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I'm having difficulty understanding how to prove that the primitive roots of unity are in fact dense on the unit circle. I have the following so far:

The unit circle can be written $D=\{x\in\mathbb{C}:|x|=1\}$. The set of primitive $m$-th roots of unity is $A_m=\{\zeta_k:\zeta_k^m=1,\zeta_k\text{ is primitive}\}$.

Hence, the set of all primitive roots $A$ is given by the union of $A_m$ over $m=1,2,3,\ldots$. But I can't seem to get started on how to prove that $A$ is dense in $D$.

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    $\begingroup$ Possibly you could show that $\{\frac{m}{n} | \gcd(m,n) = 1\}$ is dense in $\mathbb{R}$, and use continuity of $x \mapsto e^{2 \pi i x}$ to finish? $\endgroup$ – copper.hat Aug 20 '12 at 16:35
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    $\begingroup$ Isn't $D$ the unit circle? $\endgroup$ – celtschk Aug 20 '12 at 16:56
  • $\begingroup$ The unit disk in the complex plane is $\{z\in\Bbb C:|z|\le 1\}$. $\endgroup$ – Brian M. Scott Aug 20 '12 at 17:04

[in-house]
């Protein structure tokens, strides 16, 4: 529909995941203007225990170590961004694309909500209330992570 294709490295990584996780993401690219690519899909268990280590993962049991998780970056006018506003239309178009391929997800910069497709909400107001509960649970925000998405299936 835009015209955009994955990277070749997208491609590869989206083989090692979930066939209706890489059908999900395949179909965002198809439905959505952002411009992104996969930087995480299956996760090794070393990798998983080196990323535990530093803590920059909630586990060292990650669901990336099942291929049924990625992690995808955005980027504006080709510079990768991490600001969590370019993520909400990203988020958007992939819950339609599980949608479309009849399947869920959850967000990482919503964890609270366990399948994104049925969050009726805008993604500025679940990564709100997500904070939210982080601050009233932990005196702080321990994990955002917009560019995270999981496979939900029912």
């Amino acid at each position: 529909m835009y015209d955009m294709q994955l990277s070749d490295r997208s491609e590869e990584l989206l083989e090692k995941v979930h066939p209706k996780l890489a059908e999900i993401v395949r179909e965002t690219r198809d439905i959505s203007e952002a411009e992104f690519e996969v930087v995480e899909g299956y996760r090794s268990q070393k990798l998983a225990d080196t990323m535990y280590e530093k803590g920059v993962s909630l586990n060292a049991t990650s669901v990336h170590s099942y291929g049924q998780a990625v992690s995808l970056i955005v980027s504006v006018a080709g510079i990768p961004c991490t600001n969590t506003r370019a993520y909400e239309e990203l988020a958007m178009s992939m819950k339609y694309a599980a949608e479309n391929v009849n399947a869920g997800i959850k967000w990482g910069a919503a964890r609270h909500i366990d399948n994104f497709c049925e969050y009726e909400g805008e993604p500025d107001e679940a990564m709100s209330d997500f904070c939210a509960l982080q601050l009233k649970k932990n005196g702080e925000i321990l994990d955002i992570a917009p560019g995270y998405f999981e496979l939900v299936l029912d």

• $\begingroup$ @celtschk yes, it's the unit circle #correction $\endgroup$ – Pixel Aug 22 '12 at 7:45
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To show the primitive roots of unity are dense in the unit circle, we must show that if we pick any point on the unit circle and any $\epsilon>0,$ there is some primitive root of unity with distance less than $\epsilon$ from the chosen point.

The easy way is to specialize $m$ to be prime - then every root of unity other than $1$ is primitive. Since the roots will be distributed evenly along the circle, if we pick a large enough prime we can make the distance between any two adjacent primitive roots less than $\epsilon.$ Then certainly if we pick any point on the unit circle, it will be within $\epsilon$ from a root.

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